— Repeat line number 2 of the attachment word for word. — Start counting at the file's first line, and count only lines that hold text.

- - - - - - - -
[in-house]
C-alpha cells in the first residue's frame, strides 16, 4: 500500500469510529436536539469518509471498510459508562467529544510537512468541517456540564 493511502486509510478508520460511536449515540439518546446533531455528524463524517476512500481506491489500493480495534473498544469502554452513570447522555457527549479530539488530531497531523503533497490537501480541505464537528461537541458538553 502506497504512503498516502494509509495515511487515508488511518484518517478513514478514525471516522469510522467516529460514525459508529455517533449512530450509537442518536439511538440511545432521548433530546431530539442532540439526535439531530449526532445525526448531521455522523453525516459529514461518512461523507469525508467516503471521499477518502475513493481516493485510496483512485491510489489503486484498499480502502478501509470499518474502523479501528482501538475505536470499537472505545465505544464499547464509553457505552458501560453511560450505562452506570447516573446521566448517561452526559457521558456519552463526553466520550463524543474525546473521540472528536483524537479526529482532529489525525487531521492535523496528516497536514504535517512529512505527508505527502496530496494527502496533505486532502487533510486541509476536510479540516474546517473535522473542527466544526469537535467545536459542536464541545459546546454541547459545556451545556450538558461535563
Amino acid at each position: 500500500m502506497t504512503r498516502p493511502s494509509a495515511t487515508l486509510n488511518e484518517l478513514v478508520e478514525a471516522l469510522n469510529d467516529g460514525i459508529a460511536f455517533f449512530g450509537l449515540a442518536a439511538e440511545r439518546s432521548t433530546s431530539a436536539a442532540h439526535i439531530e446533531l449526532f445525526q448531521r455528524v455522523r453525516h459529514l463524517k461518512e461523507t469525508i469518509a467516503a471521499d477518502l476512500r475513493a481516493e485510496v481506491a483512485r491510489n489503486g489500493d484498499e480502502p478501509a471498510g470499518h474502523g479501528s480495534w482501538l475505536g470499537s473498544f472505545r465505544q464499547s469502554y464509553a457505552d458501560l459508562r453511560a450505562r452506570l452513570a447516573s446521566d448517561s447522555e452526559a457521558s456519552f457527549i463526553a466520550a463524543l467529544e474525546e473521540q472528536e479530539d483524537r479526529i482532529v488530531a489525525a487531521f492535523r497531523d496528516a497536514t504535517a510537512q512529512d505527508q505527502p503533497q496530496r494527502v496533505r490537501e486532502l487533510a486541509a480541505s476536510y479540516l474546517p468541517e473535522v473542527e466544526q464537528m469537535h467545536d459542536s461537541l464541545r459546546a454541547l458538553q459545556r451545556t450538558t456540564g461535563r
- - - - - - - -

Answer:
C-alpha cells in the first residue's frame, strides 16, 4: 500500500469510529436536539469518509471498510459508562467529544510537512468541517456540564 493511502486509510478508520460511536449515540439518546446533531455528524463524517476512500481506491489500493480495534473498544469502554452513570447522555457527549479530539488530531497531523503533497490537501480541505464537528461537541458538553 502506497504512503498516502494509509495515511487515508488511518484518517478513514478514525471516522469510522467516529460514525459508529455517533449512530450509537442518536439511538440511545432521548433530546431530539442532540439526535439531530449526532445525526448531521455522523453525516459529514461518512461523507469525508467516503471521499477518502475513493481516493485510496483512485491510489489503486484498499480502502478501509470499518474502523479501528482501538475505536470499537472505545465505544464499547464509553457505552458501560453511560450505562452506570447516573446521566448517561452526559457521558456519552463526553466520550463524543474525546473521540472528536483524537479526529482532529489525525487531521492535523496528516497536514504535517512529512505527508505527502496530496494527502496533505486532502487533510486541509476536510479540516474546517473535522473542527466544526469537535467545536459542536464541545459546546454541547459545556451545556450538558461535563